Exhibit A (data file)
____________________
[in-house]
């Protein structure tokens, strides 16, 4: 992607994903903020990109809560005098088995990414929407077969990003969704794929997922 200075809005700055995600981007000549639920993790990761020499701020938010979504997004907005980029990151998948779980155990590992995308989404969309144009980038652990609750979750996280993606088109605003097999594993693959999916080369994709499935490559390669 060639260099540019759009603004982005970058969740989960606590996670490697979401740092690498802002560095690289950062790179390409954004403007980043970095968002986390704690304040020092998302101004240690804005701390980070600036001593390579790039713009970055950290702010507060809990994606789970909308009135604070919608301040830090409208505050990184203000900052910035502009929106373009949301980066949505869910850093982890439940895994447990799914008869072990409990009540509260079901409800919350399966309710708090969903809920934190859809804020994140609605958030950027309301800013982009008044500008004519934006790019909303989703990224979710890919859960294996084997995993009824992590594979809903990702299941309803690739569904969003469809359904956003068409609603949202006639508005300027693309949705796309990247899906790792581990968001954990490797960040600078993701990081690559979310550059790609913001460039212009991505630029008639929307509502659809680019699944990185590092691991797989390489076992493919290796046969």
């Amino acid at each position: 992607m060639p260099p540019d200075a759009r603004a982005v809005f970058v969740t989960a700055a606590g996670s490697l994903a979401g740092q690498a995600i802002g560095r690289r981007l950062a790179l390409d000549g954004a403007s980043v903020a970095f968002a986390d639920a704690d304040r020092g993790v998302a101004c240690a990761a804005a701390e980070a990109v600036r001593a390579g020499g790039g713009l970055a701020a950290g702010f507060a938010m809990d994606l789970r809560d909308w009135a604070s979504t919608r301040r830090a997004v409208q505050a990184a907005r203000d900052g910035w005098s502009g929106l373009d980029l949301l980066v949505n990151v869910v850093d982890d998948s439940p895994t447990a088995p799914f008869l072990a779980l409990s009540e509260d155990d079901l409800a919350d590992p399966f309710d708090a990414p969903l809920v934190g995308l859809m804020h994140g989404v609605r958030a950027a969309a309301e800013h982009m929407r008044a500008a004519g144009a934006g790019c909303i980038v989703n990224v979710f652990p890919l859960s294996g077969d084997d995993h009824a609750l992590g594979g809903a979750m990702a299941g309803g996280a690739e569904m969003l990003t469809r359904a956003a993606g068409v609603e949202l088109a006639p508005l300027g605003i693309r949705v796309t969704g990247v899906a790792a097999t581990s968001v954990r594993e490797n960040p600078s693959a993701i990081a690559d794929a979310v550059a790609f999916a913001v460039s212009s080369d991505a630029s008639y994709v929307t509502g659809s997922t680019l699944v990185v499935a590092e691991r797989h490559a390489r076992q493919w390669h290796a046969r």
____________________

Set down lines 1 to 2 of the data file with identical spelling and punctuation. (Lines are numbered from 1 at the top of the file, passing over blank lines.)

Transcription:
[in-house]
């Protein structure tokens, strides 16, 4: 992607994903903020990109809560005098088995990414929407077969990003969704794929997922 200075809005700055995600981007000549639920993790990761020499701020938010979504997004907005980029990151998948779980155990590992995308989404969309144009980038652990609750979750996280993606088109605003097999594993693959999916080369994709499935490559390669 060639260099540019759009603004982005970058969740989960606590996670490697979401740092690498802002560095690289950062790179390409954004403007980043970095968002986390704690304040020092998302101004240690804005701390980070600036001593390579790039713009970055950290702010507060809990994606789970909308009135604070919608301040830090409208505050990184203000900052910035502009929106373009949301980066949505869910850093982890439940895994447990799914008869072990409990009540509260079901409800919350399966309710708090969903809920934190859809804020994140609605958030950027309301800013982009008044500008004519934006790019909303989703990224979710890919859960294996084997995993009824992590594979809903990702299941309803690739569904969003469809359904956003068409609603949202006639508005300027693309949705796309990247899906790792581990968001954990490797960040600078993701990081690559979310550059790609913001460039212009991505630029008639929307509502659809680019699944990185590092691991797989390489076992493919290796046969």